Is there a more beautiful sight to behold than this? I mean, it’s not grand or austentatious; it doesn’t inspire awe to most as, say, a vast snow-tipped mountain range might. But to me, this little world that barely breaches ankle-height is no less awe-inspiring. It is the sight of June, these lush meadows full of green and growth and I realised it had been far too long since I last saw meadows like these.
This beauty is a pyramidal orchid (Anacamptis pyramidalis) and was the reason for our evening walk. I love our wild orchids and try to make it out to see them whenever they’re in season. Having seen a few on the roadside verges as I whizzed past in the car, I knew it was the right time to seek them out. Upon first scanning the meadow, I couldn’t see them, until I trained my eyes towards the deep pink-purple splodges of colour that could be nothing else. After seeing one, I saw a whole meadow full.
When I say that this meadow was alive, I don’t just mean the flowers. Bees, beetles (can you see the cardinal beetle on the clover?), spiders and all sorts of winged insects were busily going from a to b as we watched.
Clover love. Our former neighbours used to cast aspersions at our lawn for having clover in it. There would be the odd pointed comment about how nice lawns looked if they have only grass in them… At which point I’d say how terribly fond I was of the pink and white clover that not only fed the lawn but helped to feed the bees that would hum busily around them.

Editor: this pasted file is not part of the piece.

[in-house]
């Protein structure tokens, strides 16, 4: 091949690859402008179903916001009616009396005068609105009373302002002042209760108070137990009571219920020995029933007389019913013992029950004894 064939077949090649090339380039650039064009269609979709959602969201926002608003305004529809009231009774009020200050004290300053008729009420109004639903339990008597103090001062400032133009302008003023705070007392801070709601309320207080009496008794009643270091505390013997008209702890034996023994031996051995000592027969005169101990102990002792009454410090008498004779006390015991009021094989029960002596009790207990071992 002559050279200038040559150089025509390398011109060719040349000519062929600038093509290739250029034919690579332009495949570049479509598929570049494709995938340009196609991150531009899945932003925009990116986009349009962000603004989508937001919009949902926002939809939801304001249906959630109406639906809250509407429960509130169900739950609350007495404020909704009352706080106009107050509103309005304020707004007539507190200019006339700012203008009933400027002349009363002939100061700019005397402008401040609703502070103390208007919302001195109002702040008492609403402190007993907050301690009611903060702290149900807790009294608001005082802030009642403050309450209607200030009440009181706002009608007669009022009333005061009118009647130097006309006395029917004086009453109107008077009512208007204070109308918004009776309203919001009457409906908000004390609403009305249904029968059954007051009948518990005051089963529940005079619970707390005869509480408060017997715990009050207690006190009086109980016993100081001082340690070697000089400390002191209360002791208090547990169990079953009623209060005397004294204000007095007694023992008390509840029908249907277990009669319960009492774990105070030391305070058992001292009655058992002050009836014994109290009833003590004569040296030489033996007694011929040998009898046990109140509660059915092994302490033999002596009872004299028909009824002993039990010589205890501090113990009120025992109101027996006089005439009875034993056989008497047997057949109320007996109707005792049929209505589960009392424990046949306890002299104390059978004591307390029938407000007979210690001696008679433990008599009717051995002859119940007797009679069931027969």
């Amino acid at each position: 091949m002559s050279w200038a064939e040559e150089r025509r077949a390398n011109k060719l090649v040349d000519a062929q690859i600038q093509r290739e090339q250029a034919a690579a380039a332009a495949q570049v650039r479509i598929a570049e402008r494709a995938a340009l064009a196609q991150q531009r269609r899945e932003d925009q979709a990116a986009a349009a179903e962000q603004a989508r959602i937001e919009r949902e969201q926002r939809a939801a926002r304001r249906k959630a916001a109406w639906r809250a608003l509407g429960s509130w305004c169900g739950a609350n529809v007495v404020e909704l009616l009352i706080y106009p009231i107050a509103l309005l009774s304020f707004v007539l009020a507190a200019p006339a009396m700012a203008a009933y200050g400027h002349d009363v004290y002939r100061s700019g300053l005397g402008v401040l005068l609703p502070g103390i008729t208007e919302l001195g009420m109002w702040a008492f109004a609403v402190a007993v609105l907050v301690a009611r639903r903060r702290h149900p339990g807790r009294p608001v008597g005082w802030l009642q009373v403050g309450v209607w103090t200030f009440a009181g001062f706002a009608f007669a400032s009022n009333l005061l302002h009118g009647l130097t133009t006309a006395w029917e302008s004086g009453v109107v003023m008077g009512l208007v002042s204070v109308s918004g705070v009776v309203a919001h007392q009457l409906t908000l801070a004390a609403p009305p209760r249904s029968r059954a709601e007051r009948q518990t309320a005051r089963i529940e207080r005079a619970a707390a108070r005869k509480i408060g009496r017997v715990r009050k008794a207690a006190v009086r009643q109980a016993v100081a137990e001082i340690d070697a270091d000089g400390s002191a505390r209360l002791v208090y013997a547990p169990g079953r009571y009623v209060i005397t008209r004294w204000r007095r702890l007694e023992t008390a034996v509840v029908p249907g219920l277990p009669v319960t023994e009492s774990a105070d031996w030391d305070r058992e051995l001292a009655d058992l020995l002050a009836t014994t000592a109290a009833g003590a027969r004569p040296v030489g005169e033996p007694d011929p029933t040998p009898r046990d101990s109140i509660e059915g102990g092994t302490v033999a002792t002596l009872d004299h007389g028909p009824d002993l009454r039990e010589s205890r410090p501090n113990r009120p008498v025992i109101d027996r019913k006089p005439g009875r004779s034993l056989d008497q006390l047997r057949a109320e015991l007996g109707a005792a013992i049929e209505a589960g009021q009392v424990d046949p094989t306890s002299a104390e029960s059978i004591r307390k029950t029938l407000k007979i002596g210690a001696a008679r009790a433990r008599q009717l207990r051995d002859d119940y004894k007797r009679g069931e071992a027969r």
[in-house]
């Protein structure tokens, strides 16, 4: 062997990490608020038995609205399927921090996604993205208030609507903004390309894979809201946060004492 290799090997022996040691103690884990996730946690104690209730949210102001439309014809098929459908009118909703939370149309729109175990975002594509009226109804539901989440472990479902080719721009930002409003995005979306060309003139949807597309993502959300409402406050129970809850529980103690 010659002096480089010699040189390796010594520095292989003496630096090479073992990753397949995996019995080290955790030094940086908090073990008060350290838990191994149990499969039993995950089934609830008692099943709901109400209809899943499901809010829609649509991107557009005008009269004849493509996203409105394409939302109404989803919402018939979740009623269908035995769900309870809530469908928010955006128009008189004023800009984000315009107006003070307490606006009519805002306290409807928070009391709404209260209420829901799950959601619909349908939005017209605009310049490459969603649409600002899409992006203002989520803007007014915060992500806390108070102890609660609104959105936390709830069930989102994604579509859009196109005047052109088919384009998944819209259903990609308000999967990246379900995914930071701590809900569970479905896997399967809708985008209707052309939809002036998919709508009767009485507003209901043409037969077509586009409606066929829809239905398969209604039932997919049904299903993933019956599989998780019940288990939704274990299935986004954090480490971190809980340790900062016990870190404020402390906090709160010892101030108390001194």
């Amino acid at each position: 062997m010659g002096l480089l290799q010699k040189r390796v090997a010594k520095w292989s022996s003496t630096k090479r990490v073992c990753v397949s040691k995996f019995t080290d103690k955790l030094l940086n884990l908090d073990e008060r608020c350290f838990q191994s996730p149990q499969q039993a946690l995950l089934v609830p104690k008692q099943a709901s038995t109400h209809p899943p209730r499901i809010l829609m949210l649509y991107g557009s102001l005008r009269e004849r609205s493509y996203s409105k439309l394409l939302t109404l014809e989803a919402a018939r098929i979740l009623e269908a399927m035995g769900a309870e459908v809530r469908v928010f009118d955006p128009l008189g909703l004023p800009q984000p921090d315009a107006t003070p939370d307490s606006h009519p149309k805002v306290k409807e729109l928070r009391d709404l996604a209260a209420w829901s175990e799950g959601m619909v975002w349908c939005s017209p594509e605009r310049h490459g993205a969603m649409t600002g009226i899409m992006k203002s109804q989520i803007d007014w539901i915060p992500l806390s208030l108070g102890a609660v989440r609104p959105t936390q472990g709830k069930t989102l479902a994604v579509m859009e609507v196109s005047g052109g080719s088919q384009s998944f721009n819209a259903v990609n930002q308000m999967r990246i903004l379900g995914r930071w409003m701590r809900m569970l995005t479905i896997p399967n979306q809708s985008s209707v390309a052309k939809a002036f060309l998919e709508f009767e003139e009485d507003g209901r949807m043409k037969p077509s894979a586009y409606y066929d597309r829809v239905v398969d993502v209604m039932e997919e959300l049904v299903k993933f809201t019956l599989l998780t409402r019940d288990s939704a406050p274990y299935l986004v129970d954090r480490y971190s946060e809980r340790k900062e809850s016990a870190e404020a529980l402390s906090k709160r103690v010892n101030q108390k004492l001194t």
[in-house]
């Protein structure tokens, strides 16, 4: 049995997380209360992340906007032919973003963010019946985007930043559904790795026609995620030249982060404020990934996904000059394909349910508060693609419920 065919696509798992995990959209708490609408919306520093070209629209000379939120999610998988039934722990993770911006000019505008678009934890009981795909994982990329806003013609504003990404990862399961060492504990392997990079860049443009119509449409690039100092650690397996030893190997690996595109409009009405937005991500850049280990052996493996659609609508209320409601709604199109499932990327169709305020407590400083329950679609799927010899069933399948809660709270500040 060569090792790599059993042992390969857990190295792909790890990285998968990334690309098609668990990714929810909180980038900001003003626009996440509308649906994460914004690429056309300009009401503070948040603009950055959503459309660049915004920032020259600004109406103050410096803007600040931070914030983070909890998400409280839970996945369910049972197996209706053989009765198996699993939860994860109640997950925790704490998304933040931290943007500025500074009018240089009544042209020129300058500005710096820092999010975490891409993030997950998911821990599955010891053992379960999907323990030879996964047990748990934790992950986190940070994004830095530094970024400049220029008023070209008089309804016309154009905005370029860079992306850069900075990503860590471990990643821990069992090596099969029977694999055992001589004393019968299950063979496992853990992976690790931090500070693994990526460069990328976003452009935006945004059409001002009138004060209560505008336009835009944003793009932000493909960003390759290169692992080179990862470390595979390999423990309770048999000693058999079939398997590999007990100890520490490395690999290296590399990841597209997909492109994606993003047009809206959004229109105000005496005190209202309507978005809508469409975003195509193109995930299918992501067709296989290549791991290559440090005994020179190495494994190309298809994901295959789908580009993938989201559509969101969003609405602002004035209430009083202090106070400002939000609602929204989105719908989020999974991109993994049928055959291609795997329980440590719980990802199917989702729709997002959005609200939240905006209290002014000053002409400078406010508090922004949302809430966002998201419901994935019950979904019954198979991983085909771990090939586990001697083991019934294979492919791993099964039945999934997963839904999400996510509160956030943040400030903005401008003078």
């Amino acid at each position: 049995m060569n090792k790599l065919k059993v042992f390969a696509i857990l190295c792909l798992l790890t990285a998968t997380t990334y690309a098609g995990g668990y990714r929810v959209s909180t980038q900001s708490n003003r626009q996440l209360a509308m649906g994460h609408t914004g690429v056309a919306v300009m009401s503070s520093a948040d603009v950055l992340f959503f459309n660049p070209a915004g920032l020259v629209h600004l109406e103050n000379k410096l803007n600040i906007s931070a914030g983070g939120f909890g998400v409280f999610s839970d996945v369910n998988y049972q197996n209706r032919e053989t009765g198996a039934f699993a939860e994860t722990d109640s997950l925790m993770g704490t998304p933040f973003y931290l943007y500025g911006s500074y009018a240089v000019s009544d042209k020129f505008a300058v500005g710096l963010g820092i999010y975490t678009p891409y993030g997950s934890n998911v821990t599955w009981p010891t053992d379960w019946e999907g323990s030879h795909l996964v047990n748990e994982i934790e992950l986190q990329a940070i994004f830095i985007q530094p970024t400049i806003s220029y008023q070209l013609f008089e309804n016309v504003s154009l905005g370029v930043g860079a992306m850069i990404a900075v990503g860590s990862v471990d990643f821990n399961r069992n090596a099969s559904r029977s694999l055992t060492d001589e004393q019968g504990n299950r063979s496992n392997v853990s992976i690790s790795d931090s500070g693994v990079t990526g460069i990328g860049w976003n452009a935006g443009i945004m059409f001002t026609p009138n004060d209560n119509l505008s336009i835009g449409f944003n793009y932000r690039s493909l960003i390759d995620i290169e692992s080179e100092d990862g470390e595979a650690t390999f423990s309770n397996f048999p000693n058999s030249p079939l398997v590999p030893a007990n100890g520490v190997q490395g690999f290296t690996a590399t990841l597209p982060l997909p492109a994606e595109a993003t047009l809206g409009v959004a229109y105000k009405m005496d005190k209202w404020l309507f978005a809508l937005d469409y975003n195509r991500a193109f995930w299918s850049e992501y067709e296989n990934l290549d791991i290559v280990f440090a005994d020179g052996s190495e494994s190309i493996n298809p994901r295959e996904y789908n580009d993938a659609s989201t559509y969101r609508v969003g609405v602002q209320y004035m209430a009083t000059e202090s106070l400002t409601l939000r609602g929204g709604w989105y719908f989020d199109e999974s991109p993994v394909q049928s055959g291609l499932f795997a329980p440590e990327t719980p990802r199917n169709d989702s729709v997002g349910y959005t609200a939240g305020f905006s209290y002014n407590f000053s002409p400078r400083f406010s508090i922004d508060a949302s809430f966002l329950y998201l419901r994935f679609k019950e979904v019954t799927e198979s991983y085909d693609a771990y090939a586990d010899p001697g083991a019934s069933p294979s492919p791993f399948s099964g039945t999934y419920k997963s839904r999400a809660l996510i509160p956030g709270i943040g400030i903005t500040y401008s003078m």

This is a grass spider whose latin name, Tibellus oblongus, speaks of its long, oblong-shaped body. At first, I thought it was a grasshopper moving through the grass, as it was so big (large house spider sized), but lo and behold, once we got up close to it, we realised that it was a spider and that she was carrying a huge ball of her eggs around with her. Whilst I’m not a fan of spiders in the house (money spiders and zebra spiders excepted), I am quite happy to see them in their natural habitat.
Who says that pine trees are just green and brown?! I think I can deal with all of the pollen dust on the car for a few weeks of tropical-coloured pine trees.